Ms. Russell touches on themes that also stay with you: bigotry, faith, doubt, and above all redemption. That last one is often the most difficult for people, particularly when it is the redemption of the self (not of someone else) that is at stake. The central character, Emilio Sandoz, is perhaps a bit extreme in his stance, given his character development early in the book, but it makes for a good read, nonetheless.
This was THE most interesting/thought-provoking book I have ever read. It isn't an "easy" or light-hearted tale, but it is an intense, very well-written examination of the good and bad in human nature. Read this and the sequel "The Children of God" if you want to encounter characters and themes that will haunt you long after the covers of the book are closed.
This was a fascinating book. What happens when the Jesuits wind up being first contact with an alien civilization? This is the book that frames it's story around answering that question.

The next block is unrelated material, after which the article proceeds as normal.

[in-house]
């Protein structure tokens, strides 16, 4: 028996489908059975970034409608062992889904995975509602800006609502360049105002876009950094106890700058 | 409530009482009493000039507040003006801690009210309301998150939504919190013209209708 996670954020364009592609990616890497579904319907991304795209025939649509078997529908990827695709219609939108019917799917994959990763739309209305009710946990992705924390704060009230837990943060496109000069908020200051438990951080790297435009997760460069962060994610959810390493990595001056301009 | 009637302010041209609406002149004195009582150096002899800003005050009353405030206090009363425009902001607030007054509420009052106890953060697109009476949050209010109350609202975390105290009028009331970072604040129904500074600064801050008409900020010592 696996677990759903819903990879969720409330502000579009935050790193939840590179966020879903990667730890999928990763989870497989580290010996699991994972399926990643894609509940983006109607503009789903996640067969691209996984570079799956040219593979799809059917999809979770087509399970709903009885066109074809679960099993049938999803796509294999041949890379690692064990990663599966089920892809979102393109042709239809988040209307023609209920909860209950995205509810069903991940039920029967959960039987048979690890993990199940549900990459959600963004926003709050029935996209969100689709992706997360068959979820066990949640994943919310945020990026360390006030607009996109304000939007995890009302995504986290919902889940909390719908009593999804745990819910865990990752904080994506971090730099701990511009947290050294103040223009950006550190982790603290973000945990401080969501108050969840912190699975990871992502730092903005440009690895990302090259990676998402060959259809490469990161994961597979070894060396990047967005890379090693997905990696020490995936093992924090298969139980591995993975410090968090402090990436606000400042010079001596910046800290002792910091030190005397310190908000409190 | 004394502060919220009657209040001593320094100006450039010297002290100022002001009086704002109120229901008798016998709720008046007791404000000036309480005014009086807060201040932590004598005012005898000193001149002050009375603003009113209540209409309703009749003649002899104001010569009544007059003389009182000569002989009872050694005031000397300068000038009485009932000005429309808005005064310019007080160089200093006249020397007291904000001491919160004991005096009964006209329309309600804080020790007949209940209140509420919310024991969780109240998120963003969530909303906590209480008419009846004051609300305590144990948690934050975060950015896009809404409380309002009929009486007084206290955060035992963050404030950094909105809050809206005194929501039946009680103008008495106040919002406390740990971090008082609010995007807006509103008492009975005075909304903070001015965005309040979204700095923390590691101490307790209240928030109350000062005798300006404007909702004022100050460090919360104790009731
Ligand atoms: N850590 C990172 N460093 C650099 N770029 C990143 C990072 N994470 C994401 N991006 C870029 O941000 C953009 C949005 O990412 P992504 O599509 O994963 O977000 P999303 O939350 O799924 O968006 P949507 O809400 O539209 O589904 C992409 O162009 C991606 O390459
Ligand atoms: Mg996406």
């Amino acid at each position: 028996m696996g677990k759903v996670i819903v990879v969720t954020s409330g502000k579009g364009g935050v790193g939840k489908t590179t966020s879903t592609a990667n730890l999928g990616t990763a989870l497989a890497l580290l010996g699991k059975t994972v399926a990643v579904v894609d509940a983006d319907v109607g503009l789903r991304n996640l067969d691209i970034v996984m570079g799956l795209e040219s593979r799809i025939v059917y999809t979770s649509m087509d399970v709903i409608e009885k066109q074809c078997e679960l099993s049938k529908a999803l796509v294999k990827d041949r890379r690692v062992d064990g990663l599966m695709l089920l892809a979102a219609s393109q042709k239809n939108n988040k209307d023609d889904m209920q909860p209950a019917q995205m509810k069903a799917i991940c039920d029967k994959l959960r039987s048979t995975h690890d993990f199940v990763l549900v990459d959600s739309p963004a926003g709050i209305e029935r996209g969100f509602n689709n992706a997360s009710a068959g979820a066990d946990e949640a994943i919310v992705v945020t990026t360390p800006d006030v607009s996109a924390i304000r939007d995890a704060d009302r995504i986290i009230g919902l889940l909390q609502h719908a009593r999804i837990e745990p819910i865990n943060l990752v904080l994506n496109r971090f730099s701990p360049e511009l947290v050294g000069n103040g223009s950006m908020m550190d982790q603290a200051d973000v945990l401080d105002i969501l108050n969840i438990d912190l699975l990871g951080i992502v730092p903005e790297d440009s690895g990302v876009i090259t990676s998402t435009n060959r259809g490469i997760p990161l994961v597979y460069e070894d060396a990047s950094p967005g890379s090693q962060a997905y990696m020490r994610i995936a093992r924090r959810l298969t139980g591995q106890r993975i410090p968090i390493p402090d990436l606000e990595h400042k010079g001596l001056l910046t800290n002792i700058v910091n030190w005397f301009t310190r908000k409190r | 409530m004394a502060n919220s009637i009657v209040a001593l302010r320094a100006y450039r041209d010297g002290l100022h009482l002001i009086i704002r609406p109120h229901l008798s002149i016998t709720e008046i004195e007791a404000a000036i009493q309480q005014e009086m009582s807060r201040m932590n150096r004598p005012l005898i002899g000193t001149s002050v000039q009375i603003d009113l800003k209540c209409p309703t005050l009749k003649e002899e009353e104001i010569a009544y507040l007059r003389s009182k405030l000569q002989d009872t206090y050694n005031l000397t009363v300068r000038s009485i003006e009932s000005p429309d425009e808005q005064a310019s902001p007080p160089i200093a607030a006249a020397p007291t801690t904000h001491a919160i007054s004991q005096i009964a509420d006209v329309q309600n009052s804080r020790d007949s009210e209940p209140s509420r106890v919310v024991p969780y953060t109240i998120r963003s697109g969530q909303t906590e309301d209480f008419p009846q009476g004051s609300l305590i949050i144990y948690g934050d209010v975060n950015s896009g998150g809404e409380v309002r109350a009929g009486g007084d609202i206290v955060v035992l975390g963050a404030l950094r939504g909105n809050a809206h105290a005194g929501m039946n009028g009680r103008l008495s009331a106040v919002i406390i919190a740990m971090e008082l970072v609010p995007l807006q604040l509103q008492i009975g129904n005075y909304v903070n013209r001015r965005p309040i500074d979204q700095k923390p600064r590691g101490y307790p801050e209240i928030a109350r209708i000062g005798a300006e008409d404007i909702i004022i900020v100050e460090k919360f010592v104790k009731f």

And so the book is about faith. But it's not preachy at all; we have here men of the cloth who generally look at the world head-on and do the right things. That's a treatment of religion that I can get behind, since I'm not asked to believe the superstition, I'm just asked to treat the practitioners with respect and use their works as the basis for how I'm to judge them.
The story is told in two narrative paths, separated by time. It's an interesting choice, and mostly works, once you get used to it. It does allow the "future" narrative to heavily foreshadow and hint, which Russell works as hard as she can without giving everything away. Ultimately, I don't think it worked as well as she would have liked, though.